"Bugs!" I called out as the others took shelter behind an incline.

"Get down!" Bugs shouted back as he continued up the hill.

I was close to running after Bugs when Doc grabbed me and pulled me down behind the incline. Together we peered up over the edge to see Bugs using his super strength to lift the large cracked domed dish, bracing himself as he held it up between us and the much larger ray machine.

The next thing I knew we were surrounded by a painfully blinding light, much harsher than the one we'd witnessed before. The air was wrenched with an even more intense and horrifying sound that made me duck down and cover my head with my arms. We all cowered together behind the incline, breathing quickly and waiting for the end to come.

But the end didn't come. Slowly I lifted my head when I realized everything had grown quiet. I looked around to see the others laying beside me, slowly lifting their heads in the same state of confusion.

"Is it over?" Doomsday asked nervously.

I got to my feet and observed the unusual sight. On either side of us the earth dropped away suddenly. Both sides of the peak had been disintegrated. All of the posts which had held Mr. Profeta's video and sound equipment were gone. Even the lower half of the huge tower which Bugs had knocked over was gone. Only one area of the peak remained, and that was the portion stretching back from where Bugs had taken up his position with the dish. Only now I couldn't see any sign of either one. I immediately started running up the hill.

"What happened?" Sill asked in a daze.

"Bugs used the mirror on the dish to reflect the ray away from us," Doc explained. They looked up at the gigantic ray on the opposite hill and saw that a good portion of it was now gone . . . only the lower portion of its huge dish remained.

"He saved us," Sill realized. "And he also destroyed the larger ray!"

"But where is he?" Doomsday asked.

I scrambled to the top of the peak, calling out, "Bugs! Bugs!" When I reached the spot where the dish had been, my heart immediately dropped into my stomach. "Oh no," I gasped.

The mountaintop was strewn with both large and small pieces of the mirrored dish, which had apparently shattered under the stress of the intense ray. Laying motionless amongst the pieces was Bugs; his hat and glasses laying in the dirt nearby.

The others reached the scene as I dropped down next to Bugs and desperately tried to solicit some kind of response from him. "Bugs! Bugs, please!" I cried tearfully. "Come on, wake up!"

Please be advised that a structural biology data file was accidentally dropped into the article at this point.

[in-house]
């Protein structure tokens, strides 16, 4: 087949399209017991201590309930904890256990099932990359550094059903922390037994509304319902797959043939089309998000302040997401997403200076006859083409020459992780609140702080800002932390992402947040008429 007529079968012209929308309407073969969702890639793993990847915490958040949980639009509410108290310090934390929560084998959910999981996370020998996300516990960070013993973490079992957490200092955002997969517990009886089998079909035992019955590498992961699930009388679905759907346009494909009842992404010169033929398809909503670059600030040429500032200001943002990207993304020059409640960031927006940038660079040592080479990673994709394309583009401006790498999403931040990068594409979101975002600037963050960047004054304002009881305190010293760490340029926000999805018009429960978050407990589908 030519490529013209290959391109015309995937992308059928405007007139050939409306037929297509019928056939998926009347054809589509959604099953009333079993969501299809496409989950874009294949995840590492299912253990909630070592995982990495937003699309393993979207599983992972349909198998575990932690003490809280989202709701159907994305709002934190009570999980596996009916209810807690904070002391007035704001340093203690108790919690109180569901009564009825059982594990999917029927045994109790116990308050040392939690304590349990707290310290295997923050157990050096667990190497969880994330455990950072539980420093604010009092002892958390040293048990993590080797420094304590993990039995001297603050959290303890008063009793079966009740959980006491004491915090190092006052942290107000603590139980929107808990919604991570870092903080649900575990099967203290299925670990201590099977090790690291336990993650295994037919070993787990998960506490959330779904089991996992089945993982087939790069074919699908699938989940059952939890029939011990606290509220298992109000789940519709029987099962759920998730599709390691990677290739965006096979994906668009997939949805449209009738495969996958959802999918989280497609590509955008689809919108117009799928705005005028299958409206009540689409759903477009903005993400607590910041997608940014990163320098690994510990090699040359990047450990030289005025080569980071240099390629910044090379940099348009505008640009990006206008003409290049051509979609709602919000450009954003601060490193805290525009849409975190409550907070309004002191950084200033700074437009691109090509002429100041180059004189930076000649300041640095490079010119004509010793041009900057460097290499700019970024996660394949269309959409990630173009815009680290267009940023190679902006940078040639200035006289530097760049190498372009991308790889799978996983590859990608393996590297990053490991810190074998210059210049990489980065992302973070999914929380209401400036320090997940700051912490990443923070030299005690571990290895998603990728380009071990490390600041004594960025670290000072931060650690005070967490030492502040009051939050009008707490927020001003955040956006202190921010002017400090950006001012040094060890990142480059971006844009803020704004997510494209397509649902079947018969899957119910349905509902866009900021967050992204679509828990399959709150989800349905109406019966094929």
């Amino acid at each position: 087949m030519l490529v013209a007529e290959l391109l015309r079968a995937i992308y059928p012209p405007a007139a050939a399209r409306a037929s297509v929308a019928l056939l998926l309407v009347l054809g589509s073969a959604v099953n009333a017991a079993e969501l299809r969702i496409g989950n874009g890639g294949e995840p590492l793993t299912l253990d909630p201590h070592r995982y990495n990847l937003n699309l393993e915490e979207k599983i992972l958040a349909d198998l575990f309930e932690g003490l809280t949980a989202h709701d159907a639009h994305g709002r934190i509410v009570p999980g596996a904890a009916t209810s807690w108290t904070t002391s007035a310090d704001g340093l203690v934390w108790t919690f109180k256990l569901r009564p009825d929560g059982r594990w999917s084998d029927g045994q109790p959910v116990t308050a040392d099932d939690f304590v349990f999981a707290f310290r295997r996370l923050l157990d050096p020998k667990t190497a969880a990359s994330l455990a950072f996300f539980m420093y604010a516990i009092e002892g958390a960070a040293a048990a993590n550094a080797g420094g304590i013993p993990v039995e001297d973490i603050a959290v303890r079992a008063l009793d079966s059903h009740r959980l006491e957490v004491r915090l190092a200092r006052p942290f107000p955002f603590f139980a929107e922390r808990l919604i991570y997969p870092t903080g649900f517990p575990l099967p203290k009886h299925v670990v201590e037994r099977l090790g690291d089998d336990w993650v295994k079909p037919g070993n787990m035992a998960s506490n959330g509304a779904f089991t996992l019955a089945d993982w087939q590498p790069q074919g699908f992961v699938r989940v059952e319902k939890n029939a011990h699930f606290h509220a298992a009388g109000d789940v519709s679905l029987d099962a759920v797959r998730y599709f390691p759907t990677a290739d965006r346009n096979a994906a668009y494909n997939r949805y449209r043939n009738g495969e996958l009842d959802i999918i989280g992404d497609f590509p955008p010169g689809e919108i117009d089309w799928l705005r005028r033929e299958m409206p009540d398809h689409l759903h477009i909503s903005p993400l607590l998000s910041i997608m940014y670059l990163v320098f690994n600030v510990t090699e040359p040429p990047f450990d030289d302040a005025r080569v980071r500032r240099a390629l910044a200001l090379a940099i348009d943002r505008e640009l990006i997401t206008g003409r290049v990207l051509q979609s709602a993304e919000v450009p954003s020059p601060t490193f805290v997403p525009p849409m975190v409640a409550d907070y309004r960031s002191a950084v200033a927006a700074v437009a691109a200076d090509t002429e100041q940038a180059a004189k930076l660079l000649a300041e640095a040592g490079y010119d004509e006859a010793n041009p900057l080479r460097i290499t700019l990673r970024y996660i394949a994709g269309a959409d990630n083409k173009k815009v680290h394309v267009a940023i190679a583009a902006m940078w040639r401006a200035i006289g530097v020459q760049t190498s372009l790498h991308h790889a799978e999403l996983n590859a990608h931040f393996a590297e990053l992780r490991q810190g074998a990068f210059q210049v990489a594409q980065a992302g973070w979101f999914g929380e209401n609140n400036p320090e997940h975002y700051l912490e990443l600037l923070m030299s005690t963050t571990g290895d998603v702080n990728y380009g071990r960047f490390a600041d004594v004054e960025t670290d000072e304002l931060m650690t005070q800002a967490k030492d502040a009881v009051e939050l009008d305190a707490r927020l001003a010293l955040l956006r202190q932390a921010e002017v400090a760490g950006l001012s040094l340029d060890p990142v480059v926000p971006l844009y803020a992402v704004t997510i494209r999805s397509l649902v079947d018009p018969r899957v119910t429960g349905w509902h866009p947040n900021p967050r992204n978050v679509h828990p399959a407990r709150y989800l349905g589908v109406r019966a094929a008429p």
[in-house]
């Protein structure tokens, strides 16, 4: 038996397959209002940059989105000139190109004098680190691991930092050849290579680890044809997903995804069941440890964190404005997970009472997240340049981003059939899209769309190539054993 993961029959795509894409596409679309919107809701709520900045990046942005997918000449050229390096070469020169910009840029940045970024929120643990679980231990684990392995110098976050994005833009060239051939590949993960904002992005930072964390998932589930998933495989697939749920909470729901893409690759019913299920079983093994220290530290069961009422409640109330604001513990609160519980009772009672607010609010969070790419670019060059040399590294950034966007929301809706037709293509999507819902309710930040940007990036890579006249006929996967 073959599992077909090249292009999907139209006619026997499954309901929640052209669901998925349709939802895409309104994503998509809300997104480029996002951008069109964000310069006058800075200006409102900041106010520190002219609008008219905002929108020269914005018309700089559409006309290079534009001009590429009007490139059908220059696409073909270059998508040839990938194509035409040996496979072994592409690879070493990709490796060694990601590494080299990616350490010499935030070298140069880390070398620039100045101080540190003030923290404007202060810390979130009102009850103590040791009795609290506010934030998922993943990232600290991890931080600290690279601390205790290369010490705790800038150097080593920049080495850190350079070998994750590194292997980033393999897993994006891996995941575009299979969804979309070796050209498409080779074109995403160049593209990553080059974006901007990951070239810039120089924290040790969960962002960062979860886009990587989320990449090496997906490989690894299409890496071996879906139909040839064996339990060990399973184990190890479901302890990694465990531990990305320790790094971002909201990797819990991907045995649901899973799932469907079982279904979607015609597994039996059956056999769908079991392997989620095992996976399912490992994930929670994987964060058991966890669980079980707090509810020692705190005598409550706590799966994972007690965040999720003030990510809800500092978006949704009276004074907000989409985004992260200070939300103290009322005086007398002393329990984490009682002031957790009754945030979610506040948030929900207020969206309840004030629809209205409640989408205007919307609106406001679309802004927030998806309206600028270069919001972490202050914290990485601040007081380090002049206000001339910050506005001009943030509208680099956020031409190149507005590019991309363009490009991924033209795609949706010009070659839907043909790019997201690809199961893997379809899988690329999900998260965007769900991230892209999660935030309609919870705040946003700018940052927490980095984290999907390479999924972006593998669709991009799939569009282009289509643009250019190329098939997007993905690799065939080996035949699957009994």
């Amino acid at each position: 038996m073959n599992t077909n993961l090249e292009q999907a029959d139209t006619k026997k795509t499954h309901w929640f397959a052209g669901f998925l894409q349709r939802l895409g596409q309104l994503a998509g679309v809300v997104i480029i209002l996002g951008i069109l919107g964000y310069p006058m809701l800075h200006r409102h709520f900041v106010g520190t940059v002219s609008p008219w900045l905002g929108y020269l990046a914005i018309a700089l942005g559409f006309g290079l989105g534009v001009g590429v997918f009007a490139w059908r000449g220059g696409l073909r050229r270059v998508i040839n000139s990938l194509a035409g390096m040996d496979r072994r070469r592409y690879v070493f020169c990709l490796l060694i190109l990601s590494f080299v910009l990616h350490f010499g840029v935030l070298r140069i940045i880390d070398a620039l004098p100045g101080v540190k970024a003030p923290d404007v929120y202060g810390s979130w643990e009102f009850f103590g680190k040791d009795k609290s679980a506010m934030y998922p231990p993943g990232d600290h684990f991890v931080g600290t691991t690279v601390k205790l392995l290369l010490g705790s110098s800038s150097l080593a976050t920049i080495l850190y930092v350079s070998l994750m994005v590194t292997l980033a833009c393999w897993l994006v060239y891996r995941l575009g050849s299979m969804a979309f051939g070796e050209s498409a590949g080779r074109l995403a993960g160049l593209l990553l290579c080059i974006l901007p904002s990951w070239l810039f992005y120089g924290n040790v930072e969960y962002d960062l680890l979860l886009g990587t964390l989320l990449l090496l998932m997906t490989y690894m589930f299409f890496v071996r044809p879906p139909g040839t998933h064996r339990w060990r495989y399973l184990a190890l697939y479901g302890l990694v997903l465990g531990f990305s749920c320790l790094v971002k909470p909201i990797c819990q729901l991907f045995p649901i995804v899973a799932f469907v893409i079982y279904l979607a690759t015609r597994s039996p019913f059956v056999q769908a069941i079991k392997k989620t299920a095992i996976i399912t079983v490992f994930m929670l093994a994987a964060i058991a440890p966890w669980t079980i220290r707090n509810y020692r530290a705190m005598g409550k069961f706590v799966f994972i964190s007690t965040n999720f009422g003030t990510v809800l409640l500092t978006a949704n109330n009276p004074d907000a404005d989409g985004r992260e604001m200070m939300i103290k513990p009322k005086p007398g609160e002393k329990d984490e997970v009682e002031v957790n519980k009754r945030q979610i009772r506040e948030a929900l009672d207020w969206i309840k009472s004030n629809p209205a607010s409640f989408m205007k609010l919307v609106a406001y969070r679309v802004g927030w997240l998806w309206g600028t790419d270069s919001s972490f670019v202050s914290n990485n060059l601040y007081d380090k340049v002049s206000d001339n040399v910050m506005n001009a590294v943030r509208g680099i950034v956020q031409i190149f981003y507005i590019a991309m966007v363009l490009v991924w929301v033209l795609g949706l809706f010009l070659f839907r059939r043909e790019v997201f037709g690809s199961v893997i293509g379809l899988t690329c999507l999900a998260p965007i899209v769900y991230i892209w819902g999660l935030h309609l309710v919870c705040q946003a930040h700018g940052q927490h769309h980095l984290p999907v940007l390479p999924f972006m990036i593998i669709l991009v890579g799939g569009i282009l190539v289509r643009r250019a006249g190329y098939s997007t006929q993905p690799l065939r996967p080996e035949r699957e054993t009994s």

Sill gasped at the sight as Doc and Doomsday quickly joined me. Doomsday and I waited anxiously as Doc quickly looked Bugs over. Our blood ran cold as Doc looked at us and slowly shook his head, a look of complete helplessness in his eyes.

"No, Doc," I cried. "He can't . . . !"

"He saved our lives!" Doomsday sobbed.

We sat in stunned disbelief, trying to comprehend what was happening. Sill walked over to Doc and knelt beside him, putting her hands on his shoulders.

"What are we going to do without Bugs?" I asked quietly, unsuccessfully trying to fight back tears.

"He wasn't smart," Doc sighed.

"But he was our Bugs," Doomsday sobbed. "And he was always there for us."

"I should have said yes when he asked me to go out," Sill cried. "I wanted to. It's just I'd never really dated before. I didn't know what to say. And now . . . "

We all nodded with understanding.

Sill breathed unsteadily and then sighed sadly, "I guess I'll never know what happens when he hears the word 'bananas.'"

There was an anxious moment as we all waited for the usual reaction. When there was none, it only seemed to drive the reality further into our aching hearts.

Then suddenly I thought I saw Bugs twitch. A moment later it happened again. "Look!" I said hopefully.

We watched as Bugs' head moved slightly, and he murmured ever so quietly, "Ba . . . na . . . " After a moment the movements became more pronounced and his body also twitched. " . . . na . . . na . . . "

Bugs suddenly sat up, jerking his head and neck slightly as he continued to utter, " . . . ba . . . ba . . . na . . . na . . . " Slowly he opened his eyes and looked up at us wearily, as if exhausted. "Wha . . . what's happening?" he asked quietly.

"Not much," Doc, Doomsday and I smiled through tears of relief.

"Oh Bugs!" Sill said, wrapping her arms around his neck. "Bugs you were so strong and so brave! Yes, I'll go out with you!"

"You will?" Bugs asked with surprise. "Right now?"

"Well, I think you'd better rest first," Doc suggested.

"I'm okay," Bugs assured us as he tried to get up, but it was clear he was still pretty unsteady.

"Just relax," I urged, handing Bugs his hat and glasses. "Mr. Profeta's machines are no longer a threat, thanks to you. But we still have to catch the man himself."

"How are we going to do that?" Doomsday asked.

"I'm going to contact Sgt. Vinton," I said, grabbing my C.A.P.E.R. band radio. "I think he'd be interested to hear about Mr. Profeta and his schemes."

Mr. Profeta smiled to himself as he locked up his office. He patted his breast pocket to assure himself that the envelope containing the cashier's check, which the Mayor had dropped off moments before, was indeed there. Satisfied, he began his walk to the bank.